Prime Minister Benjamin Netanyahu and his cabinet on Monday suddenly reversed course and agreed to Muslim demands that Israel remove its metal detectors and security cameras from the entrances to the Temple Mount.
The issue, of course, was not really about metal detectors, which can be found at Muslim holy sites throughout the Middle East. It was about sovereignty over this particular holy site.
And many fear that Israel's acquiescence played right into the hands of those who deny any Jewish connection to the Temple Mount.
Nor can it be ignored that Netanyahu's government seemingly allowed the Muslim world to exploit a terrorist incident to get its way.
The decision to remove the metal detectors came amidst mounting tensions with Jordan, the acting custodian of the mosques that occupy the Temple Mount, after a guard at the Israel Embassy in Amman was stabbed with a screwdriver by a young Arab man.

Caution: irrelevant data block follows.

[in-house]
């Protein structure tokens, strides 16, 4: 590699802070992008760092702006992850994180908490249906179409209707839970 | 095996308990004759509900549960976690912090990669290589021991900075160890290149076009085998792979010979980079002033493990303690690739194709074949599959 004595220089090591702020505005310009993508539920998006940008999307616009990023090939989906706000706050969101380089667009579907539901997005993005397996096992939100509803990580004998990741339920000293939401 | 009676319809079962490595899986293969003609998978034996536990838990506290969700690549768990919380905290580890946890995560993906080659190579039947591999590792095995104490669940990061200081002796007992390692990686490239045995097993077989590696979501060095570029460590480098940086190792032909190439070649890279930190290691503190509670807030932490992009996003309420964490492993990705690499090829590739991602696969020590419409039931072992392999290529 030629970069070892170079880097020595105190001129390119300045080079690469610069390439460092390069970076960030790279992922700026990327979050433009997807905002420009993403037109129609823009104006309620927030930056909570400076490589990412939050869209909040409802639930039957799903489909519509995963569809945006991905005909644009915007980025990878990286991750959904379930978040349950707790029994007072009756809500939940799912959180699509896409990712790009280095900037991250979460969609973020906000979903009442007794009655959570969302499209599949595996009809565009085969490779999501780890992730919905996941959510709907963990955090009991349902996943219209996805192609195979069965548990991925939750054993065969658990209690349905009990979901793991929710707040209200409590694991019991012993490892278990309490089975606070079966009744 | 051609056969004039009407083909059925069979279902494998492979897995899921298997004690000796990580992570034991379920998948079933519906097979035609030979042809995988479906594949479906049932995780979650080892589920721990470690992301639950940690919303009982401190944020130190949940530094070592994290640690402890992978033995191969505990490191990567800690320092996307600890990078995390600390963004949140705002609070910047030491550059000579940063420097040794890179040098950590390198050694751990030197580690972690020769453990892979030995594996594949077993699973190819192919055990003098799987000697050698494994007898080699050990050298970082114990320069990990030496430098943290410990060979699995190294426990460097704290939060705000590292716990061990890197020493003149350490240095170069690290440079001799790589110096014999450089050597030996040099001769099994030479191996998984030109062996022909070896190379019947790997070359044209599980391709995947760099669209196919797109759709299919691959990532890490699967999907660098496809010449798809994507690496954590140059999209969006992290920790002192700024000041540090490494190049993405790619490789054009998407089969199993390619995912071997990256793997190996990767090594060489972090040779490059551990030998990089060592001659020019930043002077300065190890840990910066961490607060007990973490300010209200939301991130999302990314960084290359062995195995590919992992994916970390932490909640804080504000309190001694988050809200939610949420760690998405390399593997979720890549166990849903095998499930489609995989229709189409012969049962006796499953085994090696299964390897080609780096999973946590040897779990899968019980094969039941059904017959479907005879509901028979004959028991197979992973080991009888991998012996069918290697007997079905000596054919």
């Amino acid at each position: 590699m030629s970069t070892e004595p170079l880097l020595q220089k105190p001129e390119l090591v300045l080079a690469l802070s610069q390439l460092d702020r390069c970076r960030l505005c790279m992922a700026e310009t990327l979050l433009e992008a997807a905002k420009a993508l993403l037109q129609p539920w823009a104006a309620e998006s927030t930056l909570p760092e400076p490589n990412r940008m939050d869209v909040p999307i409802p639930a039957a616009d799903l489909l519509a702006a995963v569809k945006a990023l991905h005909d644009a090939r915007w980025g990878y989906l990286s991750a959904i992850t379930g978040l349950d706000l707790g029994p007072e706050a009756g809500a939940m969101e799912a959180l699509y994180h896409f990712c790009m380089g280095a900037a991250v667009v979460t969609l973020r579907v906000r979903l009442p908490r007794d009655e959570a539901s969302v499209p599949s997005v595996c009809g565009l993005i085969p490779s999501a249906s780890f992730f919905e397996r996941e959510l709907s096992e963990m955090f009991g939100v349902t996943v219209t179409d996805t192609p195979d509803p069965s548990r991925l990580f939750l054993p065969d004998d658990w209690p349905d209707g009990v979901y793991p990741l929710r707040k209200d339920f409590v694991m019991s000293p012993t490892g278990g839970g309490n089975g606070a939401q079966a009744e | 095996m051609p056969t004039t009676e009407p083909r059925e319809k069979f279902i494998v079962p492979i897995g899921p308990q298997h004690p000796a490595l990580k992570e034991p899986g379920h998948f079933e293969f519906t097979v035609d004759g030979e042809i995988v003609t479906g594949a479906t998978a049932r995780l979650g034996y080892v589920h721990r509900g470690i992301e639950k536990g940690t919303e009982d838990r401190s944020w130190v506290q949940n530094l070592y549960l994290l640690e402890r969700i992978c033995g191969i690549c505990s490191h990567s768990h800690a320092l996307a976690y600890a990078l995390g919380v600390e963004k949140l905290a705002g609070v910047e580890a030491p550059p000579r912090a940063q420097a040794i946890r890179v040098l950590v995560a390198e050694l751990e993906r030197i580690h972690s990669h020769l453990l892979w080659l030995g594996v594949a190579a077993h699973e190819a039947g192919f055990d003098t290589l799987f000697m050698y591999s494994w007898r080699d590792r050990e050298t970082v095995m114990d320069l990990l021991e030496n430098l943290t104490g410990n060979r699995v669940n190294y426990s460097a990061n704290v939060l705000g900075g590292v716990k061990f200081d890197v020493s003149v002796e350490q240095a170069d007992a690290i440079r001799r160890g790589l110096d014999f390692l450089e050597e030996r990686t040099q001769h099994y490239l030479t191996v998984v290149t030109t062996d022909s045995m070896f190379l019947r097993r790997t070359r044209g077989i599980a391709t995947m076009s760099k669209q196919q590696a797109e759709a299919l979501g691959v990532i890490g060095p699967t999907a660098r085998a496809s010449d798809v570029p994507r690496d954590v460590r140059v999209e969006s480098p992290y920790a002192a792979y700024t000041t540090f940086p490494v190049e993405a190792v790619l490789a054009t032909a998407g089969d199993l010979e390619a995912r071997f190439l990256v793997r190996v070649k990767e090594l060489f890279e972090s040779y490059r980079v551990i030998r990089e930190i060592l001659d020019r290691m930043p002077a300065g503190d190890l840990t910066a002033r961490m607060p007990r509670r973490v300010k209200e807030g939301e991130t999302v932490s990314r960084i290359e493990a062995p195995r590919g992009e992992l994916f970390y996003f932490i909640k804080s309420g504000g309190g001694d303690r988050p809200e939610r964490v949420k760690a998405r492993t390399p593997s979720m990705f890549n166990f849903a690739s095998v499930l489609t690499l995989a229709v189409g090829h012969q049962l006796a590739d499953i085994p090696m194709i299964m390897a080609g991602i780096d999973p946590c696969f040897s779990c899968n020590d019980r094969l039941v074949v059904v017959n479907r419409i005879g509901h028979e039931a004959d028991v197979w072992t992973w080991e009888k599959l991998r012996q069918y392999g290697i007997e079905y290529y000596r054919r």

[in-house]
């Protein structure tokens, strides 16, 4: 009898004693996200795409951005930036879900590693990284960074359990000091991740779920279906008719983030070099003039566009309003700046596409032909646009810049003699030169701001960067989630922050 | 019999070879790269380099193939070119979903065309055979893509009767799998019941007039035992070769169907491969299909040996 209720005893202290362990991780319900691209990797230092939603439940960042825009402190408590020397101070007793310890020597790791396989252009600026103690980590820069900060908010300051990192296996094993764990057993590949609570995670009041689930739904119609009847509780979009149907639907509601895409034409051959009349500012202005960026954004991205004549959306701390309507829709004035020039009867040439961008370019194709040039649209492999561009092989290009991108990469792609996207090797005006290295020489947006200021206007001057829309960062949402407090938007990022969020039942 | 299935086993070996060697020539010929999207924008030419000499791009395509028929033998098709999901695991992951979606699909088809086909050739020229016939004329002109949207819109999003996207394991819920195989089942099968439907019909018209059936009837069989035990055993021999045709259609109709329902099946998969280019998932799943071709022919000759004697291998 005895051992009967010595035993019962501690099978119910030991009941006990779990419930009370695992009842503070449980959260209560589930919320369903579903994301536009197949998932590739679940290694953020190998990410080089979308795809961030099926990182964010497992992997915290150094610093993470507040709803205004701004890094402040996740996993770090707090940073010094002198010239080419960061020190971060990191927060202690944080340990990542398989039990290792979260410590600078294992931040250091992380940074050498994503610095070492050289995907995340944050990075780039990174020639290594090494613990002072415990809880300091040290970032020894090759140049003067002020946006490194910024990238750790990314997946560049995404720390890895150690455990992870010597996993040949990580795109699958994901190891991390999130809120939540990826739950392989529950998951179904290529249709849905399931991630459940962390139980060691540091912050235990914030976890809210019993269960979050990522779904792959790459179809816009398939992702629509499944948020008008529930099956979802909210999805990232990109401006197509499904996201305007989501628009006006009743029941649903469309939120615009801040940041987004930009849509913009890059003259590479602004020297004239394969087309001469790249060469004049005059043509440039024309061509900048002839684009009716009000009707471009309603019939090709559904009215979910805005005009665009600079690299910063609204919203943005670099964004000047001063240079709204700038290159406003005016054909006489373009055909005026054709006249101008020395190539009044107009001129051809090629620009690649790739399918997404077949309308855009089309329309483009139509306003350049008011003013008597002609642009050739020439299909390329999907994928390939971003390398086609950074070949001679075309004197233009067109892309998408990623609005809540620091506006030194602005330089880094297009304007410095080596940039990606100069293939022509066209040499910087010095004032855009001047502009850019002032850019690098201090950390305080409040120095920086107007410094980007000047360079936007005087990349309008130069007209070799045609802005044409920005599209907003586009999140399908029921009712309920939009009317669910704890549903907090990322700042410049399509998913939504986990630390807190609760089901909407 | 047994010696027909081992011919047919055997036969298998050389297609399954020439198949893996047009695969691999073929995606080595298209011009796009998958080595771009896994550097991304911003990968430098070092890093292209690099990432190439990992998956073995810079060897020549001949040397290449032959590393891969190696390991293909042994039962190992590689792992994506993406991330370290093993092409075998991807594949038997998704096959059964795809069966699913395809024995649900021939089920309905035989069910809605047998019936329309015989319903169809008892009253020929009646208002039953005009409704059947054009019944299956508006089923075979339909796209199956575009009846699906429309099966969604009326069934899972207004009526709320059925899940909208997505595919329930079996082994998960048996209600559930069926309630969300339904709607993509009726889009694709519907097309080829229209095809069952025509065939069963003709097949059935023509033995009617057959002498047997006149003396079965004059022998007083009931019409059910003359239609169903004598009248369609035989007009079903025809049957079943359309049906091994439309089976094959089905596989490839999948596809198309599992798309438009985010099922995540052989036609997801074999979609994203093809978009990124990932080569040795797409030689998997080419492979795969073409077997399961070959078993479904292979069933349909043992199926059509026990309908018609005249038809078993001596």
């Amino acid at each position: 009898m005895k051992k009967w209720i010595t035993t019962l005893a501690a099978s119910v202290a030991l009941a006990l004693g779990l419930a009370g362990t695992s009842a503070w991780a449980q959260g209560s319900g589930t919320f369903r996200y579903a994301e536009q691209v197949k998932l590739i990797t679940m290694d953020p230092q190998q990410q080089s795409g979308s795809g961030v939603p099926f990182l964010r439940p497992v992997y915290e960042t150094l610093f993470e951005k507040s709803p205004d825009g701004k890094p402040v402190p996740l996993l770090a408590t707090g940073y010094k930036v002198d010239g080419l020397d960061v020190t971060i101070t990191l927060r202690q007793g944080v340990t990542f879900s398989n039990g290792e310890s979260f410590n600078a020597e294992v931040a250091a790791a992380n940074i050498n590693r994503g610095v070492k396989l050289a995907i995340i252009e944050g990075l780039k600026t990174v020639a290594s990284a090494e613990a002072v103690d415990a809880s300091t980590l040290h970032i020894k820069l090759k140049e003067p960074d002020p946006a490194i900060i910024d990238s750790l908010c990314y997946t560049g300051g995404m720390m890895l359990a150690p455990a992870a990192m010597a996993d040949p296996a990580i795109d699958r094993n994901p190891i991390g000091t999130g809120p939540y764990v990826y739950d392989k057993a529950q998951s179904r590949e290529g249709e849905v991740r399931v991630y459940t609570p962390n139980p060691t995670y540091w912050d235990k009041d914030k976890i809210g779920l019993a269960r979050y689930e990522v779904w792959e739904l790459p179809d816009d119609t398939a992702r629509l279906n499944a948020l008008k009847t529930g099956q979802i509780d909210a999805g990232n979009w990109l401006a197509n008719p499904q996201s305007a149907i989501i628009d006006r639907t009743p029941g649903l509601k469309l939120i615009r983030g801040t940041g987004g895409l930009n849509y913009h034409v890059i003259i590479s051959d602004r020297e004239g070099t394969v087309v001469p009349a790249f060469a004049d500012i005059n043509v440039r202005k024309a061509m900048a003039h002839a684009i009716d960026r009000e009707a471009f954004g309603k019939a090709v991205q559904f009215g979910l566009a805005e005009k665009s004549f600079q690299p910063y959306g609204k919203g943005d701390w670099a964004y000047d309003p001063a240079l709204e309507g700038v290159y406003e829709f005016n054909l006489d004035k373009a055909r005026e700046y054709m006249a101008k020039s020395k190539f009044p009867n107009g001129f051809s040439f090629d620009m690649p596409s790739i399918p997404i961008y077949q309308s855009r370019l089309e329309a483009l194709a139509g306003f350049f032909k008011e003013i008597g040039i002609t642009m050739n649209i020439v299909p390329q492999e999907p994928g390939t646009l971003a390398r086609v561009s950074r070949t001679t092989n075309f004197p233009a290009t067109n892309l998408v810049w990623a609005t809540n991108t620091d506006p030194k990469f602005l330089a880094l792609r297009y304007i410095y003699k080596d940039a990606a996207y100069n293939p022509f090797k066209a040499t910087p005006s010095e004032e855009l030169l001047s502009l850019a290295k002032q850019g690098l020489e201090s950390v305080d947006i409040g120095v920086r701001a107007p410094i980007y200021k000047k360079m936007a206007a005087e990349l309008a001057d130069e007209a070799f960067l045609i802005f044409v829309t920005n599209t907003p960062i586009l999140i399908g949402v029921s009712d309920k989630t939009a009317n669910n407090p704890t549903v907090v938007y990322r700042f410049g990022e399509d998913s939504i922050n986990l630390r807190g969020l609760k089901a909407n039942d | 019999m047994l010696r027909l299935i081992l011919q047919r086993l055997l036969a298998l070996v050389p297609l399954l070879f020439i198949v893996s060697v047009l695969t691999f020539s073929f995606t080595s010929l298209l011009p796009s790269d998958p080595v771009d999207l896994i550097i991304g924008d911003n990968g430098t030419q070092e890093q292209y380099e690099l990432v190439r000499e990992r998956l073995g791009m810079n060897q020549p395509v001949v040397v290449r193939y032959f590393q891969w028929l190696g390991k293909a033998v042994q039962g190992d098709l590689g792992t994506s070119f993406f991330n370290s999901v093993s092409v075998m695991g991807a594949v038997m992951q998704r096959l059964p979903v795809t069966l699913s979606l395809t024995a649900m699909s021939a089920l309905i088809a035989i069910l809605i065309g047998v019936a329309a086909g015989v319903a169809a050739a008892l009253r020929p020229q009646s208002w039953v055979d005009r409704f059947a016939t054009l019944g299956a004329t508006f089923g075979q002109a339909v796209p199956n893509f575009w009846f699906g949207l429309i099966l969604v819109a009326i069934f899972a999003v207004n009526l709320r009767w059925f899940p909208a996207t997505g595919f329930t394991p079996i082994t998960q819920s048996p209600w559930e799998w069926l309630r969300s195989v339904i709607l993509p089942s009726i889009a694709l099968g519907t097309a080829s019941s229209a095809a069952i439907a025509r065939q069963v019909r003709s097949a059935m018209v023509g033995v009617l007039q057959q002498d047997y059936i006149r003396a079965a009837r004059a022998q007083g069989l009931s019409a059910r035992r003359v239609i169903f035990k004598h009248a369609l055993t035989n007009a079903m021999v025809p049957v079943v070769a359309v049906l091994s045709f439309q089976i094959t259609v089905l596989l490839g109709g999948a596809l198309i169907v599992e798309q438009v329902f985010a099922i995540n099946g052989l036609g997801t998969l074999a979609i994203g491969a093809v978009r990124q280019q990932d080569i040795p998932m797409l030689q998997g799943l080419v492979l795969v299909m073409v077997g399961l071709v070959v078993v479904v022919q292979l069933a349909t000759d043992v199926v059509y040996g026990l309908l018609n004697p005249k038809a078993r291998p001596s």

The guard shot and killed his attacker, along with a bystander. Jordanians demanded the Israeli be arrested, tried and given the death penalty for defending himself. But Netanyahu vowed to bring him home, insisting that he enjoyed diplomatic immunity.
The guard did indeed return home late Monday night, along with Israel's ambassador to Jordan.
Netanyahu's office vigorously denied a Channel 2 report that removing the Temple Mount metal detectors was a condition for the embassy guard being allowed to leave Jordan.
But most Israelis were unconvinced that the timing was merely a coincidence.